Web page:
This seems useful…  A plea from an undergrad: w…

This seems useful… 

A plea from an undergrad: will Berkeley ever teach an undergraduate “Economics and Philosophy” class? I can see which way this is going: I’m going to wind up running a reading course. What should be on an “Economics and Philosophy” reading list?

  • Jacques Le Goff, Your Money or Your Life: Economy and Religion in the Middle Ages.
  • Thomas Hobbes, Leviathan, selections.
  • John Locke, Second Treatise of Government.
  • Adam Smith, The Theory of Moral Sentiments.
  • Adam Smith, An Inquiry into the Nature and Causes of the Wealth of Nations.
  • Jeremy Bentham, Principles of Morals and Legislation.
  • John Stuart Mill, On Liberty.
  • Hal Varian, Intermediate Microeconomics (chs. 29-35).
  • Friedrich Hayek, The Constitution of Liberty.
  • Robert Nozick, Anarchy, State, and Utopia.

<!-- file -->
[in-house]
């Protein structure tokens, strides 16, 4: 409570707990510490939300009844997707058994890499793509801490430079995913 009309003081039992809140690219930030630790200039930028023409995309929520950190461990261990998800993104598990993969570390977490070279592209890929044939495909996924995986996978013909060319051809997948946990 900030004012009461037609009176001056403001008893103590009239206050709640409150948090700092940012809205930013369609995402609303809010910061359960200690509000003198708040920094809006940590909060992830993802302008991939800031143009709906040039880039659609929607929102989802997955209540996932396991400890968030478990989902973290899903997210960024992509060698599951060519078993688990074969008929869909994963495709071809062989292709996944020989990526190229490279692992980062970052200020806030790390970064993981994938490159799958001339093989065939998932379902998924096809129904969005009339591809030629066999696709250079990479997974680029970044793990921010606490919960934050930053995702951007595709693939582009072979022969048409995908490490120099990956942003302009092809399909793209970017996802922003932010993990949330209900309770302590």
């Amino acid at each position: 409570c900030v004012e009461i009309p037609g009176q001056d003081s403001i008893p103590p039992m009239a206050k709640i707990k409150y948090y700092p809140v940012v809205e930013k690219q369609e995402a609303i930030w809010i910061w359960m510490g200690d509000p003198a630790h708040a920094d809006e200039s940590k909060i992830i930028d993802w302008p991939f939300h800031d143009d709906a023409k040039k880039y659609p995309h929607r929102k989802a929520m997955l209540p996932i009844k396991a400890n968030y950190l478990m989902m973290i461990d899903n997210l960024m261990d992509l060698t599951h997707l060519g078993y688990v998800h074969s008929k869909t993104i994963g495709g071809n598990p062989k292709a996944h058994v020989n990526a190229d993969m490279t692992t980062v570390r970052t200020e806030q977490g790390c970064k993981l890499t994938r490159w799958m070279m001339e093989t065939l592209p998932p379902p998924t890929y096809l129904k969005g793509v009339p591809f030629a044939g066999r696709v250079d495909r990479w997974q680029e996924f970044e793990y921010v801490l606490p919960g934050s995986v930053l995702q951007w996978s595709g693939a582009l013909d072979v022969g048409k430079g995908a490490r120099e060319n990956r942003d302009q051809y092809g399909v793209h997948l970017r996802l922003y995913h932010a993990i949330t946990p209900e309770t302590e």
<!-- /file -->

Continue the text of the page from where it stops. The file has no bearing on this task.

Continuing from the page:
• James Buchanan and Gordon Tullock, The Calculus of Consent.
  • John Rawls, “Justice as Fairness.”
  • Kenneth Arrow, Social Choice and Individual Values.
  • Amartya Sen, Development as Freedom.
  • David Gauthier, “The Social Contract as Ideology”, Philosophy and Public Affairs.
  • Jon Elster, “The Market and the Forum: Three Varieties of Political Theory”, in Elster and Hylland, eds., Foundations of Social Choice Theory.
  • Bernard Williams, “The Idea of Equality”, Philosophy , Politics and Society 2nd Series.
  • Amartya Sen, Equality of What?.
  • Steven Shavell, Economic Analysis of Welfare Economics, Morality and the Law.
  • Tibor Scitovsky, The Joyless Economy.
  • William Baumol, Welfare Economics and the Theory of the State.


[Brad DeLong’s Semi-Daily Journal (2004)]

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